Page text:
Across the country, thousands of students go to school in “portable classrooms.” There are an estimated 385,000 of these modular buildings — a quick fix for overcrowding and a lack of funds for new facilities.
Many of these “temporary” structures are still around. And critics say they’re not the places for students to learn.
From the Here & Now Contributor’s Network, KUOW’s Ashley Ahearn reports.
- Ashley Ahearn, environment reporter at KUOW and part of the multimedia collaborative project EarthFix. She tweets @aahearn.
ROBIN YOUNG, HOST:
So another question about schools: Where is lunch being eaten? Across the country, thousands of students go to class in portable classrooms, usually a quick fix for overcrowding and lack of funding for new facilities. But many of these temporary structures have a way of becoming permanent.
From the HERE AND NOW contributors network, KUOW's Ashley Ahearn reports.
ASHLEY AHEARN: From the outside, Billie Lane's classroom looks like a trailer home, standing in the parking lot behind a high school in Puyallup, Washington. But on the inside, things are different.
BILLIE LANE: You guys have got five seconds to pull this together.
AHEARN: The trailer's walls are lined with brightly colored drawings from Lane's students: maps of the world and lots of action figures.
LANE: "Star Wars," "Star Trek," Marvel Universe.
AHEARN: This is one of roughly 385,000 portable classrooms across the country. The Federal Environmental Protection Agency says portable classrooms can have poor ventilation, inadequate lighting and contain building materials that can release harmful chemicals.
LANE: Some of them smell really bad, and it sets a tone.
AHEARN: Many of these classrooms also lack running water and restrooms, and some research suggests that going to class in portables makes it harder for students to learn.
UNIDENTIFIED CHILDREN: (Singing) Take that lady by the hand and march her down the center, then go right and then go left (unintelligible).
AHEARN: In a portable classroom outside the Geneva Elementary School in Bellingham, Washington, 20-or-so kids dance and sing during music class. Dave Blake may be enjoying the music, but he's also thinking about all the carbon dioxide those kids are exhaling. He's an indoor air quality specialist with the Northwest Clean Air Agency. He's tested 3,000 classrooms around Washington state.
As the kids file out of the classroom, Blake pulls out a device that looks like a cross between a wind sock and a lampshade. He holds it up to the vents in the ceiling of the portable and then writes down the CO2 measurements.
DAVE BLAKE: Thirty-seven hundred, roughly 1,450.
AHEARN: High CO2 levels tell Blake that students are breathing in too much of their own exhaust, taking in germs from coughs and sneezes that hang in the air, along with dust, allergens and the chemicals in building materials. The levels here look OK, but other monitoring in the state found CO2 levels in portables higher than in regular school buildings, and Blake says that can negatively affect students.
BLAKE: If carbon dioxide levels are high, they impact student performance. And we've got statistically significant results that as CO2 goes up, so does absenteeism. And it's notable that it's a little worse in portables.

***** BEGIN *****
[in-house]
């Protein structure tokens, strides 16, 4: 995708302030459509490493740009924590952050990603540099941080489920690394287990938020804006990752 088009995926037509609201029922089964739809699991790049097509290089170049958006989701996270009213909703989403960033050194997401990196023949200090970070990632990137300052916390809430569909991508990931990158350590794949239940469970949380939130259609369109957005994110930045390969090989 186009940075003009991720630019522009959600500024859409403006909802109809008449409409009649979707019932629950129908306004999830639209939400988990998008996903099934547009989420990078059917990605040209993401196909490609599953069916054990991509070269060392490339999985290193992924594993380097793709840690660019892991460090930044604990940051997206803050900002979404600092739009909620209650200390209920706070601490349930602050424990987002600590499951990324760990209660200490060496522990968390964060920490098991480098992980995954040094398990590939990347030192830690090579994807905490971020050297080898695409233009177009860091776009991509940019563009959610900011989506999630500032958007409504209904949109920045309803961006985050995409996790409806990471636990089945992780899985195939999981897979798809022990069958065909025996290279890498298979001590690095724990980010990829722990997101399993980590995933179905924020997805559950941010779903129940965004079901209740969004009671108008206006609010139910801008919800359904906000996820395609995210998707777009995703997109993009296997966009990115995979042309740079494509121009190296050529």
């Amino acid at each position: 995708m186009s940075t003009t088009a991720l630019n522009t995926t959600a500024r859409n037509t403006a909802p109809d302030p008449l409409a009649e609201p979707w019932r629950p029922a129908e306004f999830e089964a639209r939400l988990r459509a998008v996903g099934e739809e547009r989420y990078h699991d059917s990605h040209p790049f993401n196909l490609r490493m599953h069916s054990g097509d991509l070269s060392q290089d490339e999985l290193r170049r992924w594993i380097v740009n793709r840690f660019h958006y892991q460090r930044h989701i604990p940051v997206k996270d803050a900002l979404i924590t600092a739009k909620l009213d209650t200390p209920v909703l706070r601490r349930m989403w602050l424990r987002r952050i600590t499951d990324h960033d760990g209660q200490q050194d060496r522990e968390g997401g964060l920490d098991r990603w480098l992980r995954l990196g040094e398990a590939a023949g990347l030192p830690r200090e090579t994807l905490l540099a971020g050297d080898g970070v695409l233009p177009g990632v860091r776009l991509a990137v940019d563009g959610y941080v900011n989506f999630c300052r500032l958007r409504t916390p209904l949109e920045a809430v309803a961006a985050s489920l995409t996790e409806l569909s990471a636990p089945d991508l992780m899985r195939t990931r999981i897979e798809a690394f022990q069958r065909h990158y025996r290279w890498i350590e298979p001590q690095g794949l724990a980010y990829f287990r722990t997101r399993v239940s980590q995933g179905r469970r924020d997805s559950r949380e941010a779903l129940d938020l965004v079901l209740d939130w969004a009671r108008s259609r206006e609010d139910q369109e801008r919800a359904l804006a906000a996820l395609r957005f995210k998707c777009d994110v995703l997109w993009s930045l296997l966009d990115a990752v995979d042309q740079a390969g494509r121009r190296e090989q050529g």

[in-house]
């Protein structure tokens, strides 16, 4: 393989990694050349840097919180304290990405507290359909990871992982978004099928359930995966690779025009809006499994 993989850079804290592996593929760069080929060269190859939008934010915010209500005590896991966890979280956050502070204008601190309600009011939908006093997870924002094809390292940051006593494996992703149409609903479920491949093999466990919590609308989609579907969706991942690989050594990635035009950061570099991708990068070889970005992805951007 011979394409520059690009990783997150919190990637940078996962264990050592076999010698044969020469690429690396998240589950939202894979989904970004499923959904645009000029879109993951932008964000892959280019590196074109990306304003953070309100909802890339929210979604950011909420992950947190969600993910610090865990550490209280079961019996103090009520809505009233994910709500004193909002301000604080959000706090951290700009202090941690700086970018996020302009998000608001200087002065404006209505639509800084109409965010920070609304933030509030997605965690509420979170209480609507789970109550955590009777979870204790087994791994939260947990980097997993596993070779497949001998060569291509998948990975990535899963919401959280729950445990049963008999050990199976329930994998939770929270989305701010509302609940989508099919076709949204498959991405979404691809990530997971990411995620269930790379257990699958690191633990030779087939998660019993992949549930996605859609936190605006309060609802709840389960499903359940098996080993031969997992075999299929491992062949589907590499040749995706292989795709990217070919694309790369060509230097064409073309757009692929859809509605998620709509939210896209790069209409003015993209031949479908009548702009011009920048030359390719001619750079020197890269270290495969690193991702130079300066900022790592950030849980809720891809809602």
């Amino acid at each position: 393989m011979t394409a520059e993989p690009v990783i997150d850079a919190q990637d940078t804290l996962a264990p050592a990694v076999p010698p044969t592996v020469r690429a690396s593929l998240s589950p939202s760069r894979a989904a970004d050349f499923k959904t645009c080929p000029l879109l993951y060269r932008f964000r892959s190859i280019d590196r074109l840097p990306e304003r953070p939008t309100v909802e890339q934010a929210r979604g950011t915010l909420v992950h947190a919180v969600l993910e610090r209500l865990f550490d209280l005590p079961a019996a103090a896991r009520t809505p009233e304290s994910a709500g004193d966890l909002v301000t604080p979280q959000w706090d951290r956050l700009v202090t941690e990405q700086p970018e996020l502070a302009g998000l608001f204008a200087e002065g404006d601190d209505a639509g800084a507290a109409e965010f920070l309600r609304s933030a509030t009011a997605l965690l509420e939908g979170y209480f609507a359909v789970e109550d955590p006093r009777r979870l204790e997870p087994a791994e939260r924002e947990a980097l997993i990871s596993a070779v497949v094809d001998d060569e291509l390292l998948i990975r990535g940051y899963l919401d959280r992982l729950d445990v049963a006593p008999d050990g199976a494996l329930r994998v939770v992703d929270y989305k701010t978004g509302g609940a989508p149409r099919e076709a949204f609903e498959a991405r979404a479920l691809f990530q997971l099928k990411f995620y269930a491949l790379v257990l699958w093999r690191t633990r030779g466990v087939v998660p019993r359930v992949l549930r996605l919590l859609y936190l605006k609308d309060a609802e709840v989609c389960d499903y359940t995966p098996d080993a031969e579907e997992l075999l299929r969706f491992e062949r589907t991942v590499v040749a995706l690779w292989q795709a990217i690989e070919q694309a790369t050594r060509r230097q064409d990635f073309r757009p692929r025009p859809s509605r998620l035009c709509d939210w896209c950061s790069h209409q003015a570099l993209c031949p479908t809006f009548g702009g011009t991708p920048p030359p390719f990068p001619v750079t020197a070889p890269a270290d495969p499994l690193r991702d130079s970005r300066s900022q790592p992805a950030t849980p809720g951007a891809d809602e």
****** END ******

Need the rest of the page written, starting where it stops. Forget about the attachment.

AHEARN: Despite problems with indoor air quality, school districts are buying more portables every year and keeping these temporary buildings in use well beyond their life expectancy. In the Puyallup School District, for example, portables make up 20 percent of the classrooms. That's four times the national average. With more students on the way, the problem is only getting worse.
That's something Rudy Fyles stresses about a lot. He's the school district's chief operations officer.
RUDY FYLES: It's looking like we're going to pick up about 2,000 students in the next six years, and the inn is full.
AHEARN: And next year, Washington state is adding all-day kindergarten. So Fyles says that means more portables in his district.
FYLES: We're going to be adding 14 more this year in order to accommodate full-day kindergarten. So we will have 220 portables starting next school year.
AHEARN: Buying a portable classroom is significantly cheaper than building a new school, but portables cost more to maintain as they get older, and as freestanding buildings, they're more expensive to heat and cool and less energy efficient than newer buildings.
But if you ask students, the problems with portables extend beyond air quality issues, energy inefficiency or lack of running water to something deeper. Hannah Peterson is a student in Ms. Lane's seventh grade math class. She's been in and out of portable classrooms for her entire education. She says going to school in a portable makes her feel like a second class citizen.
HANNAH PETERSON: For me, it feels as though our district isn't taking us seriously as students when they take what is supposed to be a temporary structure and make us deal with it because there are all kinds of small, technical issues that make our daily learning environments more difficult. It feels as though we've been kind of pushed off to the side. And I feel a little bit ignored.
AHEARN: In the coming years, Hannah Peterson and her classmates will go on to study in Puyallup High School, where more portables await them. For HERE AND NOW, I'm Ashley Ahearn.
YOUNG: And our story was produced in partnership with Investigate West and EarthFix. Transcript provided by NPR, Copyright NPR.